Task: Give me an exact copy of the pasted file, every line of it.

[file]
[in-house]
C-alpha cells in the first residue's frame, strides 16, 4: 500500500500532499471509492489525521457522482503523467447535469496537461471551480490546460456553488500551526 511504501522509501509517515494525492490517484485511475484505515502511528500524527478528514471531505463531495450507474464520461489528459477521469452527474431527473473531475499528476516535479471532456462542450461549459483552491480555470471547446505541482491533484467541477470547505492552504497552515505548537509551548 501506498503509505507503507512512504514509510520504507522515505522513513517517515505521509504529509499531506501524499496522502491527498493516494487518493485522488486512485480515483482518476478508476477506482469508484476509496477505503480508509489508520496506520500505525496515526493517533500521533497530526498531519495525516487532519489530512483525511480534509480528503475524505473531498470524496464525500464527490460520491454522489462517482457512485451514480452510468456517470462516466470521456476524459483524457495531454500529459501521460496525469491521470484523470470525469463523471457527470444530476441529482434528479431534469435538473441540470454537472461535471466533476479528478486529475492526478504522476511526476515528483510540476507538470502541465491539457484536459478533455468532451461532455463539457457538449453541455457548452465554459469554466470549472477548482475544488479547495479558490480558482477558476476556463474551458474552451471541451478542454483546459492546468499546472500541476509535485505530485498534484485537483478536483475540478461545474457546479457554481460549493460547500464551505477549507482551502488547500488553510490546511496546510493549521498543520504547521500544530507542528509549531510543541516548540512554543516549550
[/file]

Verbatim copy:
[in-house]
C-alpha cells in the first residue's frame, strides 16, 4: 500500500500532499471509492489525521457522482503523467447535469496537461471551480490546460456553488500551526 511504501522509501509517515494525492490517484485511475484505515502511528500524527478528514471531505463531495450507474464520461489528459477521469452527474431527473473531475499528476516535479471532456462542450461549459483552491480555470471547446505541482491533484467541477470547505492552504497552515505548537509551548 501506498503509505507503507512512504514509510520504507522515505522513513517517515505521509504529509499531506501524499496522502491527498493516494487518493485522488486512485480515483482518476478508476477506482469508484476509496477505503480508509489508520496506520500505525496515526493517533500521533497530526498531519495525516487532519489530512483525511480534509480528503475524505473531498470524496464525500464527490460520491454522489462517482457512485451514480452510468456517470462516466470521456476524459483524457495531454500529459501521460496525469491521470484523470470525469463523471457527470444530476441529482434528479431534469435538473441540470454537472461535471466533476479528478486529475492526478504522476511526476515528483510540476507538470502541465491539457484536459478533455468532451461532455463539457457538449453541455457548452465554459469554466470549472477548482475544488479547495479558490480558482477558476476556463474551458474552451471541451478542454483546459492546468499546472500541476509535485505530485498534484485537483478536483475540478461545474457546479457554481460549493460547500464551505477549507482551502488547500488553510490546511496546510493549521498543520504547521500544530507542528509549531510543541516548540512554543516549550